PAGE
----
The season runs from November to September with a one month “off-season” in October.
The LMC encompasses a range of RTT, GT, & Major level events and is anchored by a series of well-known Majors. This year the largest events include but are not limited to:
Renegade Open (Minnesota) – November 18th, 2019
Desperate Allies GT (Arkansas) – April 18th, 2020
Midwest Conquest (Missouri) – May 23rd, 2020
Bugeater GT (Nebraska) – June 6th, 2020
Show Me Showdown (Missouri) – July 25th, 2020
Flying Monkey (Kansas) – August 14th, 2020
Siegeworld (Missouri) – August 22nd, 2020
Iron Halo (Oklahoma) – September 26th, 2020
For the currently scheduled listing of upcoming events, including RTTs, GTs, & Majors, please see the official events page here.
As of March 9th, there have been 27 events with 288 unique registered players who’ve played over 1,800 games of competitive 40k – all tracked within the conference. However, the most heated action will occur over the summer months with 4 of LMC’s 7 marquee events occurring between May & August. This scheduling sets up what becomes a flurry of competitive action before culminating in the September Iron Halo season closer.
Tracking & Rankings
The LMC leverages Best Coast Pairings to track results and submissions in a similar vein as the ITC. However, attendance at LMC events will net you scores that are submitted not just within the LMC but for the ITC as well. In this manner, the LMC does not seek to replace the ITC, but rather increases local player presence within it – and moreover to give the local player base a circuit of their own without having to travel outside the region. I do note that in the LMC consecutive, undefeated wins do not grant additional points as they do in the ITC and so scores are reflected differently. It’s an interesting difference and comparatively this seems like a penalty for those who have won out throughout their early games vs those who have ‘submarined’ to the top. However, I note that the ITC system doesn’t actually account for strength of schedule in any meaningful way – and the LMC system essentially states that it’s unfair to penalize a player because they drew a rough matchup in the early rounds. After all, can you really say that in a round one matchup between two ITC top-50 players that one is deserves a point hit for the rest of the tournament for the loss?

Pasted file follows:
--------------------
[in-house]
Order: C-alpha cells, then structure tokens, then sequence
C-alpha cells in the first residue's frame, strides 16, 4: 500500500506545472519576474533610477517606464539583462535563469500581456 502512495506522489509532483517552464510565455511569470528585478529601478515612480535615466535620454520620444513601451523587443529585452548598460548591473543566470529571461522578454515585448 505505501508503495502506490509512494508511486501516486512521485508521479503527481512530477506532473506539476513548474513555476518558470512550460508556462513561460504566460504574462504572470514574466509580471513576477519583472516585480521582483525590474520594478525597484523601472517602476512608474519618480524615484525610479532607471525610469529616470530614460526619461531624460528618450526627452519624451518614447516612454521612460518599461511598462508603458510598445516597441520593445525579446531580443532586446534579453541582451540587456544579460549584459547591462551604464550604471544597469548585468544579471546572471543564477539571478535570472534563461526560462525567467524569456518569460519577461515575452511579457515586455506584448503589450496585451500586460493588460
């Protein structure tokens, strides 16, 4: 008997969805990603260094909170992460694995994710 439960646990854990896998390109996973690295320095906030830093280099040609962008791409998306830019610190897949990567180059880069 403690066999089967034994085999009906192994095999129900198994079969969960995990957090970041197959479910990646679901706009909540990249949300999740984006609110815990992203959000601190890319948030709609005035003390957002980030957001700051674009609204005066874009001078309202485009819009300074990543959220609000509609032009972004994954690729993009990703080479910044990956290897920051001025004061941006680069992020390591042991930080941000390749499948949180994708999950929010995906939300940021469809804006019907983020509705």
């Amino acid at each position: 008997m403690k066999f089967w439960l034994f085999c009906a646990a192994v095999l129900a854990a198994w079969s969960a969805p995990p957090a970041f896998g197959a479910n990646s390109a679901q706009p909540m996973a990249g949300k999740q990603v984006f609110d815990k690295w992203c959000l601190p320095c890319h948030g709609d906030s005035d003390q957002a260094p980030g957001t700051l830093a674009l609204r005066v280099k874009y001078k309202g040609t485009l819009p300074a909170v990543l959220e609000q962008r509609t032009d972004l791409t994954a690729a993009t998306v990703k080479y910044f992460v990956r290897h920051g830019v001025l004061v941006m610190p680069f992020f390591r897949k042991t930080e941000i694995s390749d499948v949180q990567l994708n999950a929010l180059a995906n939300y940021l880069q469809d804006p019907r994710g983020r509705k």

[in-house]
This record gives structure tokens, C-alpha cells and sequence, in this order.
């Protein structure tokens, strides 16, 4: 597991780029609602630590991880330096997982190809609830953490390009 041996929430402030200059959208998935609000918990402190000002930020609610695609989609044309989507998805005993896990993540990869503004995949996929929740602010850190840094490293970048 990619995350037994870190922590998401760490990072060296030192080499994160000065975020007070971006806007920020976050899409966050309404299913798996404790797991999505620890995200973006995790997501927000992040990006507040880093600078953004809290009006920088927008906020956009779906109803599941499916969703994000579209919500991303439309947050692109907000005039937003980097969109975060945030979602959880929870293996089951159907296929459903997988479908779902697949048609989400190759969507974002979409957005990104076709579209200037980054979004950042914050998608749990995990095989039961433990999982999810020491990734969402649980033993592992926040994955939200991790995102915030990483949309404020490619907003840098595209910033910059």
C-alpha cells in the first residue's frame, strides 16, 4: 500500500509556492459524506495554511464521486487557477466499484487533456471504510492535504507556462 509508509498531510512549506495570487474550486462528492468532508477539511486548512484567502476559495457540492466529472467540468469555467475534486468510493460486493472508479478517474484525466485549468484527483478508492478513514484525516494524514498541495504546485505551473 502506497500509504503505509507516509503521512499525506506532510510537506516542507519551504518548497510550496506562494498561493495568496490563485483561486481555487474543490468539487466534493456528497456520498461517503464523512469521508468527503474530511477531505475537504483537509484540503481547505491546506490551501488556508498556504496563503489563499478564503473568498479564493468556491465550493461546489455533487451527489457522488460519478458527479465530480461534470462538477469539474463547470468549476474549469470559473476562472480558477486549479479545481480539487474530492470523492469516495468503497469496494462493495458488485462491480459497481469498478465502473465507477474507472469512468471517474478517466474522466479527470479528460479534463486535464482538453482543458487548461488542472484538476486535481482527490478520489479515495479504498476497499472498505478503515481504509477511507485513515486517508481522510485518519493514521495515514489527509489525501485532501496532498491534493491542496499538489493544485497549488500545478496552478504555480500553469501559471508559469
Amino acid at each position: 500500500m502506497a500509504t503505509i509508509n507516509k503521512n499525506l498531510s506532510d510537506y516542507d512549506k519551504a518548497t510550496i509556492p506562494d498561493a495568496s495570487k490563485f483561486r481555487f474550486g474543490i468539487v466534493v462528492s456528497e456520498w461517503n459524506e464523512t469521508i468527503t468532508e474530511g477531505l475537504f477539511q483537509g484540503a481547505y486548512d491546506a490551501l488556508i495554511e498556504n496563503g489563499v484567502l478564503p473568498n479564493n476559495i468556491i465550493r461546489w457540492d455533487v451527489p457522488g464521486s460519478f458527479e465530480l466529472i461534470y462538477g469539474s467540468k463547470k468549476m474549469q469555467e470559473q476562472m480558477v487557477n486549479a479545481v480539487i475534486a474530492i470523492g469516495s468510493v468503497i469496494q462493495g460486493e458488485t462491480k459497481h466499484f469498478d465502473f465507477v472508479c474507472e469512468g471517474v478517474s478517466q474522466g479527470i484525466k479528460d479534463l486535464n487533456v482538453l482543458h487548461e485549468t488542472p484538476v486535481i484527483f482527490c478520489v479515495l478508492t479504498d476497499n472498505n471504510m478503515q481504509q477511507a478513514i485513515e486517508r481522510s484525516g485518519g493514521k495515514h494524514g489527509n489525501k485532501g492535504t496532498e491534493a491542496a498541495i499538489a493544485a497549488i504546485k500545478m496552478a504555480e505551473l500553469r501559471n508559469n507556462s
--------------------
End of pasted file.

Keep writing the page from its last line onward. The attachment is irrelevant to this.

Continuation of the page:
Brian “BamBam” Hunter is the current leader within the LMC and isn’t letting Ben forget about it. However, he’ll need to have a good showing over the summer to hold off Scott Thompson and Cullen Burns who are both hot on his heels. As I mentioned, much of the wrangling within the LMC is yet to come with only one Major completed at this point and so it’s fair to say that the race is early and it’s still anyone’s game. Bam did have a special message for the reigning Lord Marshal however:
Can’t argue with that – so let’s take a look at the current top 10 and top teams in the conference!
Most exciting of all is a new player accessible data visualization tool that is set to go live today! We here at Goonhammer love us some numbers and so we’re excited to offer you a glimpse into what the LMC is building with their new tool. As it opens – please submit any feedback, comments, or concerns to the LMC address at firstname.lastname@example.org
We’ll briefly highlight the capability of the tool as we walk through the viewable/interactive pages that include:
- Participants Overview page
- Events Overview page
- Team Overview page
- Faction Breakdown page
- Player Breakdown page
- Custom Matchup Section (three types)
The first stats page is a player by state breakout of everyone registered to an event within the conference. You can sift through these by state and highlight specific players to identify selected stats about them including their number of games, win rate, and VP scored on average.
The Events Overview allows you to easily peruse all recorded events within the conference and then drill down to a given state to locate the number of events and particpants. While this is cool from an informational standpoint, what I really like about this is that it also serves to drive a bit of state-based rivalry amongst the particpants in the conference – want to better represent your state and the local community? Drive more events within the conference!